Filmmaker Rob Reiner slammed President TrumpDonald John TrumpTed Cruz knocks New York Times for 'stunning' correction on Kavanaugh report US service member killed in Afghanistan Pro-Trump website edited British reality star's picture to show him wearing Trump hat MORE on Thursday, claiming he is “aiding and abetting the enemy” in the "War against Isis" and "Cyberwar against Russia."

“Donald Trump is committing Treason against The United States of America,” Reiner tweeted Thursday. “He is aiding and abetting the enemy in The War against Isis and The Cyberwar against Russia."

"He has turned the world’s oldest Democracy into a wholly owned subsidiary of Vladimir Putin. GOP, WAKE UP!” he added.  

On Friday, Reiner claimed Trump is "mentally unstable" and accused the president of taking steps to "destroy" U.S. independence.

ADVERTISEMENT

"Each day this mentally unstable man takes a step closer to destroying 242 yrs. of self rule. And though Democrats want to be restrained, impeachment is inevitable," he tweeted.

"Then GOP Senators will have to make a choice. Either protect Democracy or continue to enable an ignorant criminal," he added. 

Reiner's comments came one day after Trump declared victory against ISIS in Syria and announced his administration's decision to withdraw troops from the nation.

The announcement drew bipartisan criticism, prompting a group of senators from both parties to send a letter to Trump on Wednesday asking him to reconsider his decision.

“If you decide to follow through with your decision to pull our troops out of Syria, any remnants of ISIS in Syria will surely renew and embolden their efforts in the region," they wrote. 

The senators, including  Lindsey GrahamLindsey Olin GrahamThe Hill's Morning Report - Trump takes 2020 roadshow to New Mexico Bolton exit provokes questions about Trump shift on Iran The 13 Republicans needed to pass gun-control legislation MORE (R-S.C.), Jeanne ShaheenCynthia (Jeanne) Jeanne ShaheenOvernight Defense: Dems grill Trump Army, Air Force picks | House chair subpoenas Trump Afghanistan negotiator | Trump officials release military aid to Ukraine Defense spending bill advances over Democratic wall objections Democrats ramp up calls to investigate NOAA MORE (D-N.H.), Joni ErnstJoni Kay Ernst'Mike Pounce' trends on Twitter after Trump slip at GOP retreat Overnight Energy: Trump administration to repeal waterway protections| House votes to block drilling in Arctic refuge| Administration takes key step to open Alaskan refuge to drilling by end of year Trump administration to repeal waterway protections MORE (R-Iowa), Angus KingAngus Stanley KingOvernight Defense: Dems grill Trump Army, Air Force picks | House chair subpoenas Trump Afghanistan negotiator | Trump officials release military aid to Ukraine Democrats grill Army, Air Force nominees on military funding for border wall Bipartisan panel to issue recommendations for defending US against cyberattacks early next year MORE (I-Maine), Tom CottonThomas (Tom) Bryant Cotton2020 Democrats raise alarm about China's intellectual property theft Bolton returns to political group after exiting administration Meadows, Cotton introduce bill to prevent district judges from blocking federal policy changes MORE (R-Ark.) and Marco RubioMarco Antonio Rubio The 13 Republicans needed to pass gun-control legislation GOP group's ad calls on Graham to push for election security: 'Are you still trying?' Former Massachusetts Gov. Deval Patrick joins CBS News as contributor MORE (R-Fla.), expressed concern that the decision would bolster Russian influence in the region.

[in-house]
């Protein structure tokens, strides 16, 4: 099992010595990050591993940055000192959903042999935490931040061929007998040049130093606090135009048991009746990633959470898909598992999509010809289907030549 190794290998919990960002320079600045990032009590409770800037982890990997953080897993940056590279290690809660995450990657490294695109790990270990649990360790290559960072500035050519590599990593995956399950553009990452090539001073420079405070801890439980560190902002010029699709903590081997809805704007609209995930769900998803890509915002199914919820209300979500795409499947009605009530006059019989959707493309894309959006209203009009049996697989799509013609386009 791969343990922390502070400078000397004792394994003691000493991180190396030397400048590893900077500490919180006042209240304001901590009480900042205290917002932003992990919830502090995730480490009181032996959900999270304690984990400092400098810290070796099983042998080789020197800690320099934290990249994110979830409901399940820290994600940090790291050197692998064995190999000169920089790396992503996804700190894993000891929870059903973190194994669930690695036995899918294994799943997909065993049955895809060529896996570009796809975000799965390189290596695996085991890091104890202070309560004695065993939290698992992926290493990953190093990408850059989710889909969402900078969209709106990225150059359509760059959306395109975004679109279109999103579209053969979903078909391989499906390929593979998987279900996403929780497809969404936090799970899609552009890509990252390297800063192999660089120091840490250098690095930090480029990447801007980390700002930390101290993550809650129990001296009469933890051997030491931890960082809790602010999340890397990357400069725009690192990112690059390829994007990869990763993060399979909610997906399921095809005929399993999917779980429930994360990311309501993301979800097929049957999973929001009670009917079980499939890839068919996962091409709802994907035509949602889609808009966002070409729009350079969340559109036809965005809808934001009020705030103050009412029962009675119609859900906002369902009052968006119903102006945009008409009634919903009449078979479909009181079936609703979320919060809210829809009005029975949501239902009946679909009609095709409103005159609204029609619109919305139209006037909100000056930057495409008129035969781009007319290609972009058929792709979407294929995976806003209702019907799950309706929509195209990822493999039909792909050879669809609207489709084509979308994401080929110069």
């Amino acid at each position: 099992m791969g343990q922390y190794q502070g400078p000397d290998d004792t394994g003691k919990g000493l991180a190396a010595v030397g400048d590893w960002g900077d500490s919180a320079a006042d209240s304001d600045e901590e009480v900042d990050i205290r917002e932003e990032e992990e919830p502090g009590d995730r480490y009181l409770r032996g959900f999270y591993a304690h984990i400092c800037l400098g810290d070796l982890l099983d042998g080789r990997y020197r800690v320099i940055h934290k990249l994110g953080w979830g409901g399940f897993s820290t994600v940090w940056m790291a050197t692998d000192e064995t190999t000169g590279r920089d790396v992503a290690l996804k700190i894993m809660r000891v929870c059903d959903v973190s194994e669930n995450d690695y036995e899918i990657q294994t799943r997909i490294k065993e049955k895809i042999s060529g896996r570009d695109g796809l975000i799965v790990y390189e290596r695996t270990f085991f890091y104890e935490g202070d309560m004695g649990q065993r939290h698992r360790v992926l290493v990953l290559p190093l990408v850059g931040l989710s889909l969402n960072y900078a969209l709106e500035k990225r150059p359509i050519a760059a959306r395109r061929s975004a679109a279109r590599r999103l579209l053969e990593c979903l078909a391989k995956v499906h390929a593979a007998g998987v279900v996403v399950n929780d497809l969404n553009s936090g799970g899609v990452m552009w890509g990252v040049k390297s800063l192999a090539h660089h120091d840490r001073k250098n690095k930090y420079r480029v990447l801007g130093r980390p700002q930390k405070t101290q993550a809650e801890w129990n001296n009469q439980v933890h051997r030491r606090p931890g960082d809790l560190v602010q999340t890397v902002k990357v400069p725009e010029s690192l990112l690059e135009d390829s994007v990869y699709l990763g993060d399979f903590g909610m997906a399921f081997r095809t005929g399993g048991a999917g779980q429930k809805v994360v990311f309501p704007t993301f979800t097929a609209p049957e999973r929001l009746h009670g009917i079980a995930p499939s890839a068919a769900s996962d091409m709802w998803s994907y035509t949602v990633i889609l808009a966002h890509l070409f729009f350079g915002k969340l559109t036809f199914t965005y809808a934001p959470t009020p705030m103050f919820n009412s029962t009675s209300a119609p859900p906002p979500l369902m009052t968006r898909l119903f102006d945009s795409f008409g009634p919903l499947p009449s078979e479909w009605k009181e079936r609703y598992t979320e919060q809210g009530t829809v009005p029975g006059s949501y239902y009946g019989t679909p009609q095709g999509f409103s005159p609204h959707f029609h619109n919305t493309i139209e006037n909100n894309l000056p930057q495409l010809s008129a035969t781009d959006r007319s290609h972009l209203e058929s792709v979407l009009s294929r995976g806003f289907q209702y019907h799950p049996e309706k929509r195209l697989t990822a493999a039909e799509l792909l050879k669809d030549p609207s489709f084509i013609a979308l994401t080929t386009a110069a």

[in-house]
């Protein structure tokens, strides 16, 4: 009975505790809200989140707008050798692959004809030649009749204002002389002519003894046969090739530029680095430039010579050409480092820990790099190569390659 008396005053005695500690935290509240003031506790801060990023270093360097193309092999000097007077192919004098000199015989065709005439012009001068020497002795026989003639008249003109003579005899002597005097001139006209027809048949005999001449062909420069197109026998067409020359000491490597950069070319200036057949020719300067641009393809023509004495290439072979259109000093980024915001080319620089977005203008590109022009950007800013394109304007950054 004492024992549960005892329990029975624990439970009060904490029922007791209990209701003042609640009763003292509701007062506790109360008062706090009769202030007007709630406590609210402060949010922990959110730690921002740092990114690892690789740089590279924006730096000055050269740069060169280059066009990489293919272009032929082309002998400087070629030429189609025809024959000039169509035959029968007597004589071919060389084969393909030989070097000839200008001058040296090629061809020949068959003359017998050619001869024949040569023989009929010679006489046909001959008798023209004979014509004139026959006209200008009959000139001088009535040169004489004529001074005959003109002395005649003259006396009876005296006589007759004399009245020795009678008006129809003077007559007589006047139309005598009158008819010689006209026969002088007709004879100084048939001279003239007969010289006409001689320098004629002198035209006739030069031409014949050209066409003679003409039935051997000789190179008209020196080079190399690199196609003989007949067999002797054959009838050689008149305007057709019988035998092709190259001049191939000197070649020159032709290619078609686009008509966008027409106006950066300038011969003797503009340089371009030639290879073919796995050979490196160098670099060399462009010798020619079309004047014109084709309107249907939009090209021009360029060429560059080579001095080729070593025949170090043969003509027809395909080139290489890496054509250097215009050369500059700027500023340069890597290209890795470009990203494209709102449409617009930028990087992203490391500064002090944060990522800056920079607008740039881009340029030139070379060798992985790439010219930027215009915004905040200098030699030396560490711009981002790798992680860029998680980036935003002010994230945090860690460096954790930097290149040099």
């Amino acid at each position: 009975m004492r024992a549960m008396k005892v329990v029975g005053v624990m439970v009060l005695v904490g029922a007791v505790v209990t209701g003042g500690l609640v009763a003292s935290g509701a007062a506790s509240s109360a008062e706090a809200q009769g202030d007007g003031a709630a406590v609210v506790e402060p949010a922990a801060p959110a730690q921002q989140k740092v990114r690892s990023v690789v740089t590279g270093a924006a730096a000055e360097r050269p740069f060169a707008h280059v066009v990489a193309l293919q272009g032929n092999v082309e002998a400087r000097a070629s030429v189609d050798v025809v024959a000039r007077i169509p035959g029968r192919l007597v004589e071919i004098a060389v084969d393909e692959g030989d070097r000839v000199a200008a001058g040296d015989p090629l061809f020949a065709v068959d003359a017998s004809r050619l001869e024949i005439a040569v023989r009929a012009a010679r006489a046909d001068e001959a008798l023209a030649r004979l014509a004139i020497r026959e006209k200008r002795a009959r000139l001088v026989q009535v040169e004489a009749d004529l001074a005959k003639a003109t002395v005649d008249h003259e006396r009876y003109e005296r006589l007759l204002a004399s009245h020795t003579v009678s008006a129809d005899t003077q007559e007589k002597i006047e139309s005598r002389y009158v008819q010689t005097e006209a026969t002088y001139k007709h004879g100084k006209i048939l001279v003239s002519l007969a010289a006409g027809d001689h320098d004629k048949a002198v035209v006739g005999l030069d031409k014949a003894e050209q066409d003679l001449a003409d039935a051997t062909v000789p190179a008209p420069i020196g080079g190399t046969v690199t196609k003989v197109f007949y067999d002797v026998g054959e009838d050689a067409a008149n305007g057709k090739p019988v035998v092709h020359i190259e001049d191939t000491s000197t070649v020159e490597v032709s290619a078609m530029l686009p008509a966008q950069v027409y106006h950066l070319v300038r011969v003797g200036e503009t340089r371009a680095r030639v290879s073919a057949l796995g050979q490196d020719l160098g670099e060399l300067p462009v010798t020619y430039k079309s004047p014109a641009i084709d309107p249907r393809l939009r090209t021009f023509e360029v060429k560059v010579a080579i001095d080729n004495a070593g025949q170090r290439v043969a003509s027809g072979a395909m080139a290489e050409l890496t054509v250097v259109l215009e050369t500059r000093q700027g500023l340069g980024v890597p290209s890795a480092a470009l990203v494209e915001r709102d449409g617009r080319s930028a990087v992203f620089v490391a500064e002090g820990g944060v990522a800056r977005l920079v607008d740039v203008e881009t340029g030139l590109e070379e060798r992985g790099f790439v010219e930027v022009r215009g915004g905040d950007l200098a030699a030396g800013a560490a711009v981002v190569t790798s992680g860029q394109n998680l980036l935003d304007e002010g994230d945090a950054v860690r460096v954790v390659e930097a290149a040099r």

"As you are aware, both Iran and Russia have used the Syrian conflict as a stage to magnify their influence in the region," the senators added. "Any sign of weakness perceived by Iran or Russia will only result in their increased presence in the region and a decrease in the trust of our partners and allies."

Reiner has been a frequent critic of Trump, often taking to Twitter to lambast the president.

Reiner has called for Americans to increase their protests against the president, saying in June that he didn't think there was a "line" that could be crossed when it came to demonstrating against Trump.